Psychiatric Issues in Epilepsy: A Practical Guide to Diagnosis and Treatment, 2nd ed

Archives of Neurology , Volume 64 (9) – Sep 1, 2007

Psychiatric Issues in Epilepsy: A Practical Guide to Diagnosis and Treatment, 2nd ed

Abstract

by Alan B. Ettinger, MD, and Andres M. Kanner, MD, 544 pp, with illus, $99, ISBN 978-0-7817-8591-4, Lippincott Williams & Wilkins, Philadelphia, Pennsylvania, 2007. This is a book on the psychiatry and psychology of epilepsy, written mostly by neurologists for neurologists and epileptologists. Psychiatrists would benefit as well, but other specialists and generalists will be overwhelmed with this information. It also is North Americanocentric; physicians on other continents may have...
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Publisher
American Medical Association
Copyright
Copyright © 2007 American Medical Association. All Rights Reserved.
ISSN
0003-9942
DOI
10.1001/archneur.64.9.1354
Publisher site
See Article on Publisher Site

Abstract

by Alan B. Ettinger, MD, and Andres M. Kanner, MD, 544 pp, with illus, $99, ISBN 978-0-7817-8591-4, Lippincott Williams & Wilkins, Philadelphia, Pennsylvania, 2007. This is a book on the psychiatry and psychology of epilepsy, written mostly by neurologists for neurologists and epileptologists. Psychiatrists would benefit as well, but other specialists and generalists will be overwhelmed with this information. It also is North Americanocentric; physicians on other continents may have different patient populations. This second edition has been improved and certainly is comprehensive for the topic it covers. Chapters integrate well. There are no serious overlaps. Chapters 10 and higher get very detailed. Scientific progress has been relatively slow in the field of psychiatric comorbidities in patients with epilepsy. Chapter 8 puts it plain and simple: “People with epilepsy (PWE) have psychiatric problems which need diagnosis and treatment. However, our billing models for patient care, and restricted areas of expertise (few of us are both practicing Neurologists and Psychiatrists) may impede a more comprehensive approach to care.” The lack of collaboration between the 2 fields was notably lamented in the first edition. Advances in epidemiology and basic research are the foundations to put this marriage on firmer ground and lead to a more unified and effective treatment approach. Chapter 4 deflates widely held inaccurate beliefs of the risks of lowering seizure threshold secondary to antidepressant medication. Information is critical to reduce the fear and paralysis physicians have in treating patients with both epileptic and psychotrophic drugs for their comorbid conditions. Therefore, I consider chapter 4 and part of chapter 13 especially valuable. I would have liked to see the authors emphasize that prescribing certain classes of antidepressants to persons with epilepsy is not an absolute contraindication and that increasing the dose of antiepileptic medications or altering antiepileptic pharmacotherapy may compensate, or improve, psychiatric problems. Many physicians who are not epileptologists appear to have an unhealthy fear of seizures and deprive their patients of needed care for their depression or mood disorder, both powerful effectors on the patient's quality of life. Seizures beget seizures, and also maybe mental disorders. Conversely, the early manifestation of mental illness may represent the developing pathology of epilepsy before the first clinical seizure occurs. This duality of pathology runs through the book. Following this reasoning may lead to innovative ways to prevent either disorder. Reading through the book will require perseverance for a nonacademic physician, as it offers no easy black-and-white issues and no simple solutions. But the authors show refreshing candor on clinical issues and the reader gets an unbiased and realistic view. Although most literature is based on adults, several chapters address health issues specific to children and the growing geriatric population. Chapter after chapter suffers the old problem of using objective test results like “seizure focus,” brain imaging, or brain function (as assessed on magnetic resonance spectroscopy, single-photon emission computed tomography, or functional magnetic resonance imaging) as an absolute benchmark to compare with results on depression or other affective disorders. Furthermore, many psychiatrists and neurologists use the terms interictal spike focus and ictal focus synonymously. They are neither identical nor of equal value in the pathophysiology of epilepsy. I will end by noting the inclusion of a commendable chapter on social workers and how they often make more of a difference in the patients' lives than psychiatrists and neurologists. A technical point, the book's print is pixelated (bitmapped). Tables and figures are gray scale, and this completely fails in Figure 14.1. There are very few typographic errors. The price of the book is very reasonable. Prose ★★★ Illustrations ★★ Science ★★★★ Usefulness ★★★ Back to top Article Information Correspondence: Dr Dasheiff, Neurology Service /111H, VA North Texas Health Care System, 4500 S Lancaster Rd, Dallas, TX 75216 (richard.dasheiff@va.gov). Financial Disclosure: None reported.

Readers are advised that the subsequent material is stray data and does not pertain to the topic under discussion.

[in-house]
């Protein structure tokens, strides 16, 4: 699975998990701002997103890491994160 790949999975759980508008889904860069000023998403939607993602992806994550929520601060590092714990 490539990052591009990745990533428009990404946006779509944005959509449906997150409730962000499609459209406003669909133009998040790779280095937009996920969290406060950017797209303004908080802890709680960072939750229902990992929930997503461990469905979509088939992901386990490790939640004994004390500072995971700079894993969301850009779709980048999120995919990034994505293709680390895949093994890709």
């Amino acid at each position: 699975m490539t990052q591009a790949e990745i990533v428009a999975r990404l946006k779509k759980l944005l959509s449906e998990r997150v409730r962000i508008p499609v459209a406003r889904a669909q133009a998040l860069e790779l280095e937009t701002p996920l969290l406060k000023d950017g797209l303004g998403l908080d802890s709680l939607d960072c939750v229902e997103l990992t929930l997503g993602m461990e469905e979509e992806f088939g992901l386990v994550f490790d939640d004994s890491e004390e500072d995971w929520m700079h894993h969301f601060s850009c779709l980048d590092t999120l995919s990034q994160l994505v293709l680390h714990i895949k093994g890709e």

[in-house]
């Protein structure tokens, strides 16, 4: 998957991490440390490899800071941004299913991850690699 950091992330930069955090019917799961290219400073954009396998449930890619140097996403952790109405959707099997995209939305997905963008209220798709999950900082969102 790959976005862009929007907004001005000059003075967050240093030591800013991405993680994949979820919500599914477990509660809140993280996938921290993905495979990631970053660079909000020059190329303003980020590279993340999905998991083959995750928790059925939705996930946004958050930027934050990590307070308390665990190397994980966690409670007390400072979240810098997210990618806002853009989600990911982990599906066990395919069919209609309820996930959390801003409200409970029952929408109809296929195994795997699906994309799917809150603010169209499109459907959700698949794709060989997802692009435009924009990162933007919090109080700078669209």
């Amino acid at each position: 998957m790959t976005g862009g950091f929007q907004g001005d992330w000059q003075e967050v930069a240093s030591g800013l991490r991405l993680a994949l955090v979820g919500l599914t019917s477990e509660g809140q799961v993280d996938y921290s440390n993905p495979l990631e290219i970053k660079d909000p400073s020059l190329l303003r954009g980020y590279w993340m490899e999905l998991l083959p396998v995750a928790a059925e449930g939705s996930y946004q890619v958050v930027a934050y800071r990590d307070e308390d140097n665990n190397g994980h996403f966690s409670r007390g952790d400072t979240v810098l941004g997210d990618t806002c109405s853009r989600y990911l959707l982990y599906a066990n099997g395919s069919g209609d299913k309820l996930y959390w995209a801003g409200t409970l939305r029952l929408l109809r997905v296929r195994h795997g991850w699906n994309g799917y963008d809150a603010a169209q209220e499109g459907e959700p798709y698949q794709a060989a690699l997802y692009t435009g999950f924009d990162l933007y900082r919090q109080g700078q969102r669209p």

Journal

Archives of NeurologyAmerican Medical Association

Published: Sep 1, 2007